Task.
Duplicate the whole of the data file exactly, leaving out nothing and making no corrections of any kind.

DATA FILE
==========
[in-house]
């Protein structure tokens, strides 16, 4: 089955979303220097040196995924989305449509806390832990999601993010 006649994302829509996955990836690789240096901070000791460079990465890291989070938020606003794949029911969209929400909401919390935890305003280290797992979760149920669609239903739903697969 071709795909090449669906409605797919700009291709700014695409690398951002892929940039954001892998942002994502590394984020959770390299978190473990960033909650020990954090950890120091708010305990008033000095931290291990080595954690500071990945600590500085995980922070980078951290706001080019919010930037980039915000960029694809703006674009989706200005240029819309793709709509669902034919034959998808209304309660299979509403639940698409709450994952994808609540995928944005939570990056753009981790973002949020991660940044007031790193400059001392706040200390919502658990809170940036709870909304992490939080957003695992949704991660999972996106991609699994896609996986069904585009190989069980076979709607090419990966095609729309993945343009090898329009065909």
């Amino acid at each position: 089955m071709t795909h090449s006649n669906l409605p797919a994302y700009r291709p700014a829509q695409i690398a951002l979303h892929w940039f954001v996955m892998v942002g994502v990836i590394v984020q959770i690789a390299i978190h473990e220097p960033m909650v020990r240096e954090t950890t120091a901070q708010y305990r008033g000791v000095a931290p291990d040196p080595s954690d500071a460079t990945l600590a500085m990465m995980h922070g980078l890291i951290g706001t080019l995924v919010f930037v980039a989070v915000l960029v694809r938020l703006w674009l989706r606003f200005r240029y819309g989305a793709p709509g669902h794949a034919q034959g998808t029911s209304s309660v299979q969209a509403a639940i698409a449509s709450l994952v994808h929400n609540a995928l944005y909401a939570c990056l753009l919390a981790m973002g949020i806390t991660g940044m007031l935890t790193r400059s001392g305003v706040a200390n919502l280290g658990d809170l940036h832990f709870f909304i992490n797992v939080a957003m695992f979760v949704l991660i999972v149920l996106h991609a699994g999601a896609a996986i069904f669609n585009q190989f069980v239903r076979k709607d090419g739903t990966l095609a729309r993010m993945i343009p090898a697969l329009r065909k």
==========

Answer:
[in-house]
């Protein structure tokens, strides 16, 4: 089955979303220097040196995924989305449509806390832990999601993010 006649994302829509996955990836690789240096901070000791460079990465890291989070938020606003794949029911969209929400909401919390935890305003280290797992979760149920669609239903739903697969 071709795909090449669906409605797919700009291709700014695409690398951002892929940039954001892998942002994502590394984020959770390299978190473990960033909650020990954090950890120091708010305990008033000095931290291990080595954690500071990945600590500085995980922070980078951290706001080019919010930037980039915000960029694809703006674009989706200005240029819309793709709509669902034919034959998808209304309660299979509403639940698409709450994952994808609540995928944005939570990056753009981790973002949020991660940044007031790193400059001392706040200390919502658990809170940036709870909304992490939080957003695992949704991660999972996106991609699994896609996986069904585009190989069980076979709607090419990966095609729309993945343009090898329009065909």
């Amino acid at each position: 089955m071709t795909h090449s006649n669906l409605p797919a994302y700009r291709p700014a829509q695409i690398a951002l979303h892929w940039f954001v996955m892998v942002g994502v990836i590394v984020q959770i690789a390299i978190h473990e220097p960033m909650v020990r240096e954090t950890t120091a901070q708010y305990r008033g000791v000095a931290p291990d040196p080595s954690d500071a460079t990945l600590a500085m990465m995980h922070g980078l890291i951290g706001t080019l995924v919010f930037v980039a989070v915000l960029v694809r938020l703006w674009l989706r606003f200005r240029y819309g989305a793709p709509g669902h794949a034919q034959g998808t029911s209304s309660v299979q969209a509403a639940i698409a449509s709450l994952v994808h929400n609540a995928l944005y909401a939570c990056l753009l919390a981790m973002g949020i806390t991660g940044m007031l935890t790193r400059s001392g305003v706040a200390n919502l280290g658990d809170l940036h832990f709870f909304i992490n797992v939080a957003m695992f979760v949704l991660i999972v149920l996106h991609a699994g999601a896609a996986i069904f669609n585009q190989f069980v239903r076979k709607d090419g739903t990966l095609a729309r993010m993945i343009p090898a697969l329009r065909k």